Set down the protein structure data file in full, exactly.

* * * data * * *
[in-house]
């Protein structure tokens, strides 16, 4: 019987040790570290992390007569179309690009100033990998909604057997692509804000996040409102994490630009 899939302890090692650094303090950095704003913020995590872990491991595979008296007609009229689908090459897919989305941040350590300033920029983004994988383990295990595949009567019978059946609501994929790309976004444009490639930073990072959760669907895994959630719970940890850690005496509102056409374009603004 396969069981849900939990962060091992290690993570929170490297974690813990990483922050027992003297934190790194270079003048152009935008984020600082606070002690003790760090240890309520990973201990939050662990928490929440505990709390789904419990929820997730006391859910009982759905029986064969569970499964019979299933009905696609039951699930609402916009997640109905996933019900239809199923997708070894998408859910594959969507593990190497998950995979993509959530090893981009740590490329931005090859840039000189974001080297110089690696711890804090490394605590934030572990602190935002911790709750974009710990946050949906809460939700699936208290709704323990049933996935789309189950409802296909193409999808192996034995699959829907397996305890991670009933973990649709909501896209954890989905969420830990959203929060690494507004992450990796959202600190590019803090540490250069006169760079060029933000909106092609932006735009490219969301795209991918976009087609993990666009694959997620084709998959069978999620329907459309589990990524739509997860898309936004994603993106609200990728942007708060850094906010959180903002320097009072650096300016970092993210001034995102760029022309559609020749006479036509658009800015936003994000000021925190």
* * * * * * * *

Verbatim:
[in-house]
């Protein structure tokens, strides 16, 4: 019987040790570290992390007569179309690009100033990998909604057997692509804000996040409102994490630009 899939302890090692650094303090950095704003913020995590872990491991595979008296007609009229689908090459897919989305941040350590300033920029983004994988383990295990595949009567019978059946609501994929790309976004444009490639930073990072959760669907895994959630719970940890850690005496509102056409374009603004 396969069981849900939990962060091992290690993570929170490297974690813990990483922050027992003297934190790194270079003048152009935008984020600082606070002690003790760090240890309520990973201990939050662990928490929440505990709390789904419990929820997730006391859910009982759905029986064969569970499964019979299933009905696609039951699930609402916009997640109905996933019900239809199923997708070894998408859910594959969507593990190497998950995979993509959530090893981009740590490329931005090859840039000189974001080297110089690696711890804090490394605590934030572990602190935002911790709750974009710990946050949906809460939700699936208290709704323990049933996935789309189950409802296909193409999808192996034995699959829907397996305890991670009933973990649709909501896209954890989905969420830990959203929060690494507004992450990796959202600190590019803090540490250069006169760079060029933000909106092609932006735009490219969301795209991918976009087609993990666009694959997620084709998959069978999620329907459309589990990524739509997860898309936004994603993106609200990728942007708060850094906010959180903002320097009072650096300016970092993210001034995102760029022309559609020749006479036509658009800015936003994000000021925190």